Huck is the WBO champion at 200 pounds, and I'd love to see him in a unification fight with Cuba's Yoan Pablo Hernandez, the IBF champ.
5. Evgeny Gradovich
Evgeny Gradovich stepped up on short notice to take a shot at IBF featherweight champion Billy Dib on the March 1, 2013, episode of Friday Night Fights. The result was a split-decision victory for Gradovich and a world championship for him in just his 16th professional fight.
Gradovich is a great example of what makes so many of the Eastern European fighters a threat. Even a generation after the collapse of Communism, the popularity of the combat sports ensures a significant degree of support for members of the national teams in sports like boxing, judo and wrestling.
As a result, fighters like Gradovich are able to have sustained amateur careers as they continue to hone their craft.
But Gradovich made a full commitment to his professional transition, moving to Oxnard, Calif., to train at the Robert Garcia Boxing Academy. Gradovich's gym-mates have embraced him, nicknaming him the "Mexican Russian."
Gradovich's quick rate of improvement was obvious last November, when he won the rematch with Dib by Round 9 TKO.
4. Ruslan Provodnikov
Ruslan Provodnikov is a native of Siberia, one of the most rugged places on the planet. That makes him an Asian, but it also makes him a Russian, so I've decided to include him here.
Provodnikov fights like a boxer forged on the cold Siberian tundra. He is a powerful, durable and relentless opponent.
Provodnikov has lost just twice in his career. In 2011 he dropped a contested decision against the crafty Mauricio Herrera.
Last year was Provodnikov's breakout campaign. In March he gave pound-for-pound star Timothy Bradley a brutal beating, even as he lost on the cards, in a "Fight of the Year" effort.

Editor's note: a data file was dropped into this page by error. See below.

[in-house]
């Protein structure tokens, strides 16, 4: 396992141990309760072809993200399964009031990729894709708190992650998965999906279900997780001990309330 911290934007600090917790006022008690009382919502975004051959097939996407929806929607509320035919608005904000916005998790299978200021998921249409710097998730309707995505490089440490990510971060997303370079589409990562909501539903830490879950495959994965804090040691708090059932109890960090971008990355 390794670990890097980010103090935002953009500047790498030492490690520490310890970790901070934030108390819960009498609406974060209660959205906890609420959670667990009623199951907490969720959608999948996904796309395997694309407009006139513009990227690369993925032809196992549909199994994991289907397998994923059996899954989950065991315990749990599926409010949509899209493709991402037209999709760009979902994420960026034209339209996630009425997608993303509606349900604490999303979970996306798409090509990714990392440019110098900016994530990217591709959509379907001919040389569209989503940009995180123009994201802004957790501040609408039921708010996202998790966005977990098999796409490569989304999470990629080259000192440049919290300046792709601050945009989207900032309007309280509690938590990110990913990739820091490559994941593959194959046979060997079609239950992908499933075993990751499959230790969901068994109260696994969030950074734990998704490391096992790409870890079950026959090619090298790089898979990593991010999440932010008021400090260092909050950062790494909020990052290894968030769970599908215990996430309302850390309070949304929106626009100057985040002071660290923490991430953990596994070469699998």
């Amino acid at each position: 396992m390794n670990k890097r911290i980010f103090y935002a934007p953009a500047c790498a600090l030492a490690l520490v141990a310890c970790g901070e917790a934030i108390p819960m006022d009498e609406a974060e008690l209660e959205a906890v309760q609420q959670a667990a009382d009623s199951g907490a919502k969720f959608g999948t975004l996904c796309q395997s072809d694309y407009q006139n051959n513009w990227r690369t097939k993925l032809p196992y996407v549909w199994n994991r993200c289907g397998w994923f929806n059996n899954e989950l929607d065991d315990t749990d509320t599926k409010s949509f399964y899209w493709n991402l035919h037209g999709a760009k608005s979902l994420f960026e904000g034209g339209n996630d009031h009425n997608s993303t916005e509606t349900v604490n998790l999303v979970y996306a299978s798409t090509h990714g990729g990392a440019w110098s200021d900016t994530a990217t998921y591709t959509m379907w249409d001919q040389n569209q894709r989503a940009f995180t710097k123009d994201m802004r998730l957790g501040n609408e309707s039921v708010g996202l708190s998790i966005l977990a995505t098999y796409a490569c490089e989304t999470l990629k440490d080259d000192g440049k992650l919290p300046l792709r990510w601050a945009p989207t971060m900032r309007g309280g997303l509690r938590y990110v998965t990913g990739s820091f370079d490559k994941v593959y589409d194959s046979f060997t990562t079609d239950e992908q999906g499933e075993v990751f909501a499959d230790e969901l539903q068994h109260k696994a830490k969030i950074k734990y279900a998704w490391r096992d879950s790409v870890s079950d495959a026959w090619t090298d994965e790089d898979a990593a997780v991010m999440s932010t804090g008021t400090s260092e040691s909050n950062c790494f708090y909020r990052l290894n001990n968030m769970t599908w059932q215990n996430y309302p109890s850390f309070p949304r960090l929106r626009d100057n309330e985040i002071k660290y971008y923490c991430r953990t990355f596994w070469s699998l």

In October Provodnikov captured the WBO light welterweight title when he gave Mike Alvarado a shellacking and won by Round 10 TKO. Provodnikov is scheduled to return to action in June but with no opponent yet named.
I'm not sure how anxious anybody is to climb into the ring with the "Siberian Rocky," regardless of what alphabet-soup belts are on the line.
3. Sergey Kovalev
Sergey Kovalev exploded onto the international boxing scene in 2013, going 4-0 for the year with four KOs and capturing the WBO light heavyweight title in August when he stopped unbeaten Nathan Cleverly in four brutal rounds.
Along with WBC champion Adonis Stevenson, Kovalev has made the 175-pound division one of the hottest in the sport as we head into the warmer months of 2014.
Like most of this list, Kovalev has a strong amateur background. But he's also one of the most dangerous punchers in the sport.
Kovalev is 23-0-1 in his career with 21 KOs. The draw was a technical draw, when the fight was stopped after two rounds.
Heading into his defense against Cedric Agnew this weekend, Kovalev is riding a streak of six straight stoppages. His fights have gotten shorter as his competition has improved.
2. Gennady Golovkin
Like Ruslan Provodnikov, Gennady Golovkin is technically from Asia. His native Kazakhstan is a transcontinental country, with the majority of its land mass on the Asian side of the Ural river.
Still, a portion of the nation is in Europe, and its historical and cultural ties have been largely connected to Europe since the 18th century.
Since winning a silver medal at the 2004 Olympics, Golovkin has put his nation on the map in the boxing world. Beyond his strong amateur background, "GGG" is among the most ferocious punchers in the sport.
The WBA middleweight champion is 29-0 with 26 KOs and currently has a streak of 16 straight stoppages. He's among the most avoided fighters in the sport, and as a result, he has yet to get a fight with another world champion.
But it's a mistake to dismiss Golovkin's record. Golovkin has completely smashed numerous fighters who had fought very competitive bouts and won rounds against other middleweight world champions.
1. Wladimir Klitschko
At this point, world heavyweight champion Wladimir Klitschko will likely never get popular with North American fans. His ugly, safety-first, clinch-fest victory over Alexander Povetkin last October seems to have established that once and for all.
Still, Klitschko's defenses all sell out in Germany. So the Ukrainian Klitschko can be forgiven for thinking he can do just fine without the American boxing public behind him.
Just the same, fans in the United States should be willing to give credit where it's deserved. Klitschko has dominated the heavyweight division for a decade, despite having a vulnerable chin.
That's not an easy task in any era, even one as weak as this one has been. I'd also argue that, like Joe Louis in the 1940s, the talent of the Klitschko brothers has made the rest of the field look like less than it actually is.